Blood came slowly from the nose and stopped. There was not much. That was expected, even anticipated. Their dull and musty eyes looked on. All of them were dead.
They were recently thawed - 10 frozen rabbits - and placed on tables with X-Acto knives, rubber gloves and placemats before 10 people who wanted them no other way.
"If you don't like the color of your rabbit, you can switch with each other. Just don't fight over them," Mickey Alice Kwapis said from where she stood at the head of two adjacent tables, her students seated at both.
This wasn't biology; it wasn't even a remotely academic environment. It was a taxidermy class taking place at Graveface Records & Curiosities in the Starland District where Kwapis, an Ohio-based licensed taxidermist, hosted a workshop that was nothing like Build-a-Bear.
There was little guts or blood, aside from the bit seeping out of the rabbits' noses, a sign that things were going well.
With people milling about the store, perusing records and the litany of books and bitters, Kwapis instructed each student through every incision. It's one way to spend a Saturday, a daytime date perhaps, though most of her students regard taxidermy as a hobby or would-be profession. For either, Kwapis's class is a way to get their feet wet.
For the past two years, it has been a part-time job for Kwapis, 23, who travels across the country teaching workshops at similar venues. During the week she taxidermies or makes jewelry, then off to the next city for another three- to four-hour class.
She's taught 7-year-olds to women in their late 60s, and everyone in between. Classes range between $200 to $700, depending on the curriculum.
At present, she is booked through November.
While studying pre-law at the University of Michigan, anticipating the results of her Law School Admissions Test, she got her start when a friend invited her over to help with a biology project.
"I got to her house and there was just a dead squirrel and a bottle of wine on a kitchen table," she said. "And I'm like, what is this?"
So the two stayed up through the night using a biology textbook from the '70s as reference. When her friend later turned in the project, she received an A.
"I was thinking this was kinda interesting and fun in a weird way; I'm gonna learn how to do this more, for myself," she said. "Then my friends wanted to learn and I started charging them."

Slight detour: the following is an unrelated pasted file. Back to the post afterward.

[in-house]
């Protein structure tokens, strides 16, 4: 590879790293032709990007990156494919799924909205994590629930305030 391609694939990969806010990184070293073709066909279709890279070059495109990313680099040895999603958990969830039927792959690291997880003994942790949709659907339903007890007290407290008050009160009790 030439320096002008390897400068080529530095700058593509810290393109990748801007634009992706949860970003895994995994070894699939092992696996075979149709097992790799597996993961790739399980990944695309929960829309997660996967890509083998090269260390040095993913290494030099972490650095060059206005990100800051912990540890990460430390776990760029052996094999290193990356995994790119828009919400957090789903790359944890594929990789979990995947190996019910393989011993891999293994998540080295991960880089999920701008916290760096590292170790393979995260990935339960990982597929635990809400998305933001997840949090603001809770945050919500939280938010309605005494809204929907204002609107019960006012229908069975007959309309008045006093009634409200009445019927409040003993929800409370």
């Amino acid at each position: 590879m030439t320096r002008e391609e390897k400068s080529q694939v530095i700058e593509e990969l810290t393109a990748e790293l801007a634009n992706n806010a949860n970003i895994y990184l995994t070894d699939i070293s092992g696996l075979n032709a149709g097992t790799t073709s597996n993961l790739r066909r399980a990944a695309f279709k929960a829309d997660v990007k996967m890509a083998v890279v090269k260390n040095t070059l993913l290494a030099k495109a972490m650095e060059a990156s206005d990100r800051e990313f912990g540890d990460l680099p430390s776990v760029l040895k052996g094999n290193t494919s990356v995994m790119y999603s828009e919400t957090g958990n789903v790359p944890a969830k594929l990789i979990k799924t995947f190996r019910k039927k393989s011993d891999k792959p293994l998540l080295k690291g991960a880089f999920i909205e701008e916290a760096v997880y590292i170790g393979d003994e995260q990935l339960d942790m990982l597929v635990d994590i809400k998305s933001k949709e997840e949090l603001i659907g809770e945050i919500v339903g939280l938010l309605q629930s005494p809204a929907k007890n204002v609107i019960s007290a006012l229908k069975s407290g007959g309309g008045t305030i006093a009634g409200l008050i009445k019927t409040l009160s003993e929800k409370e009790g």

She makes her living doing just that, teaching others how to taxidermy on the weekend. And though her freezer is full of dead animals - a hamster named Leon, rabbits, a baby opossum, baby raccoons - she doesn't spend her down time doing taxidermy.
"I don't really do this a lot at home just because of how often I do it, so I don't get home and think I really want to taxidermy something," she said. "But my freezer is overflowing, so as soon as I get back from Savannah, I've set a goal for myself to taxidermy a thing - one thing out of my freezer every single day - until it's completely empty and I can actually fit ice cream in there."
What's most important to her practice is that her animals are all ethically obtained, something Kwapis said other traveling taxidermists aren't always forthright about. For her, the definition of ethically obtained means the animal must be euthanized humanely, the way you'd euthanize a pet, or it must have died of natural causes. If it was hunted, the carcasses must be returned to the hunters.
"I think you have to be honest with your students where (the animals) are really coming from because you don't want to trick someone into taxiderming something that was illegally obtained or that was killed just for taxidermy purposes," she said.
This was paramount to Ryan Graveface, owner of the store that is his namesake, who received a call from Kwapis asking if they were interested in hosting her course. Of course they were.
"Yeah, for sure, that's a huge aspect," he said about her ethically obtaining the animals.
And it's only just the beginning of a wide range of unique classes that Graveface plans to offer at the record store. Psychic gatherings, astral projection classes and a DIY guitar-effect pedal class, along with the regularly hosted music shows, are all set for the coming months.
Kwapis said she plans on hosting more classes in the Hostess City, and encourages even the most timid of students to come out and give taxidermy a try.
"It's like peeling a really gross orange - it should not be any grosser than preparing a turkey on Thanksgiving," she said. "If you can handle cooking meat to eat, you can handle doing this."